You are advertisement.
Something that most facebook users have long since accepted becomes routine in most internet ventures. Clicks and views are virtual currency and, above a certain volume, actual currency. The user is the viral carrier of advertisements.
It seems like the drug dream of an advertising executive. Everyone can be stickered with ads now. Everyone can be persistently chased by intelligent advertisement. It is less stylish but just as devious as the scene from Minority Report where everyone entering a store is immediately beset by a holographic hostess. Some ads even speak or blare music at you until you find the (often viciously displaced) X to make it – temporarily – disappear.
But, make no mistake, you are advertisement. And you are entirely complicit in it. You helped create the virus that you carry.
Using social media one no longer transfers information, but becomes, both actively and passively, a transmitter of advertisements. You might passively advertise your life-style or your work or your taste in movies, restaurants or video games. You might actively advertise, sending out interesting links or actually advertise your work. In the language of many bloggers “content” actually “masks” the intent: garnering precious page views.
I was briefly writing for an online article platform that will remain unnamed (no free advertisement here). In order to achieve page views one had to study the market and pick a topic that would generate a high number of clicks, aka something that everyone is interested in. In the long run this led to a slew of articles designed only to generate page views – one began to write not thinking of how to satisfy the audience but how to adhere to the limitations of search engines. One literally became a trained monkey hitting away on the typewriter, hoping but not really caring to churn out something worthwhile. One was asked to write a lot, not to get better as a writer but to create “content”. If one publishes a large number of articles it becomes more likely for the search engines to pick one up – casting those strange mindless algorhythms in the roles of highly undiscerning editors. What the content was didn’t really matter. There were people checking it for errors and typography, but they were badly paid editors who, if one was lucky, were dutiful or, if one was unlucky, internet cholerics. It was up to the user to create something worthwhile or something filled with “content”. One also had to pick one’s field, niche or genre, in a communistic version of a newspaper office. If one picked an “uninteresting” niche there was little to no chance of ever achieving a high number of page views. An interesting niche equaled the front page news of an actual newspaper, but since it was created “democratically” it ended up entirely middle class without exciting or offbeat points of view. The intent was to create something between a newsfeed and Wikipedia, but most of the articles were culled from either various newsfeeds or badly digested Wikipedia articles, offering the depth of a puddle after gentle spring rains.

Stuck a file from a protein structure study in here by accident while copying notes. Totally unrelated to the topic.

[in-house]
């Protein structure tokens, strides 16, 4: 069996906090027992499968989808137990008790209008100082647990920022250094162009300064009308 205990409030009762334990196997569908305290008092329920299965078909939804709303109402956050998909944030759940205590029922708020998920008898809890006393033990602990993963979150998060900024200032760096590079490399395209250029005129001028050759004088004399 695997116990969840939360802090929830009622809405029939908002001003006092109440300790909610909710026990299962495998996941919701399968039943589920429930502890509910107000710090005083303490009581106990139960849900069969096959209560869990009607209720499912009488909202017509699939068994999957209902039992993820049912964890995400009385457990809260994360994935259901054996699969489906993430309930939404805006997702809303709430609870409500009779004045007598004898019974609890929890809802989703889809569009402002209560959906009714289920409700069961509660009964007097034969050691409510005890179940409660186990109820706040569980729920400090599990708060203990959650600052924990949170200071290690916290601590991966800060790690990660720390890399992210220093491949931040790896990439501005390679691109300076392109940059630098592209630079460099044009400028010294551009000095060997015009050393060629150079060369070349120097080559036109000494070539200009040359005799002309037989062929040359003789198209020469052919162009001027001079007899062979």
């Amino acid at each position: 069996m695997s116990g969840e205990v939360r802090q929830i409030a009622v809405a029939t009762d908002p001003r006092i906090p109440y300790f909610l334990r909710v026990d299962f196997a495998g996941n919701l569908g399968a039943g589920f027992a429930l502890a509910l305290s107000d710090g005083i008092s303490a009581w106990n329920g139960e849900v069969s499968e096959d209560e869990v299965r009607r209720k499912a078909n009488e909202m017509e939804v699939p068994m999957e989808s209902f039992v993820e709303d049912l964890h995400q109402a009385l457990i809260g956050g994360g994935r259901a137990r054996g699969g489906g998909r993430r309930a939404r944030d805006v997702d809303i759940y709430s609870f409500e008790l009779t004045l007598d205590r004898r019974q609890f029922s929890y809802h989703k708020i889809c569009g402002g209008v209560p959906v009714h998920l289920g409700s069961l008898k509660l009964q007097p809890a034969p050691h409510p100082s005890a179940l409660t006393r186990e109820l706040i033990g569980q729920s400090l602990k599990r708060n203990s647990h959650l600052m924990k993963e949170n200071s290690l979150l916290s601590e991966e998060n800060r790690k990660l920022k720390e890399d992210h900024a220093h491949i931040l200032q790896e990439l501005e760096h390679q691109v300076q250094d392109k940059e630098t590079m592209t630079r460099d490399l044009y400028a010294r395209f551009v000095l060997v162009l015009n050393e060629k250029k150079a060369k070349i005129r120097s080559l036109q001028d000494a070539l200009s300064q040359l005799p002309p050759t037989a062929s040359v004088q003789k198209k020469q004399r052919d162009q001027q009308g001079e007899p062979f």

The most perfidious thing about it, though, was that it was in the best interest of every user to advertise their articles by themselves to create more page views. Of course by doing so they were advertising the site. The site had thereby created a host of people who were both unpaid writers and advertisers, since only those who wrote thirty articles and more a month actually stood any chance of gaining any money from it.
The process, of course, mimics the rise of an intern to a full-time journalist with all the hurdles inherent to it. But it is mimicry, because the message boards were full with messages of people who like exhausted workers kept asking each other if any of them had ever been paid and if yes, if it was more than 10 Euro.
I’ve been in Asia long enough to know a scam when I see it and you, sir, have just been made advertisement. It might be a high class scam and probably one that many people would argue is a legit business venture, but we seem to live in a post-Orwellian world anyway where machines and the moods of numbers determine our own rise and fall. “Content” can be safely ignored in favour of numbers and masks. It’s a high class scam, all the more perfidious because everyone is implicit in it.
As long as I am advertisement, I’ve decided to advertise the things that I do because I love doing them. Who can read something without content?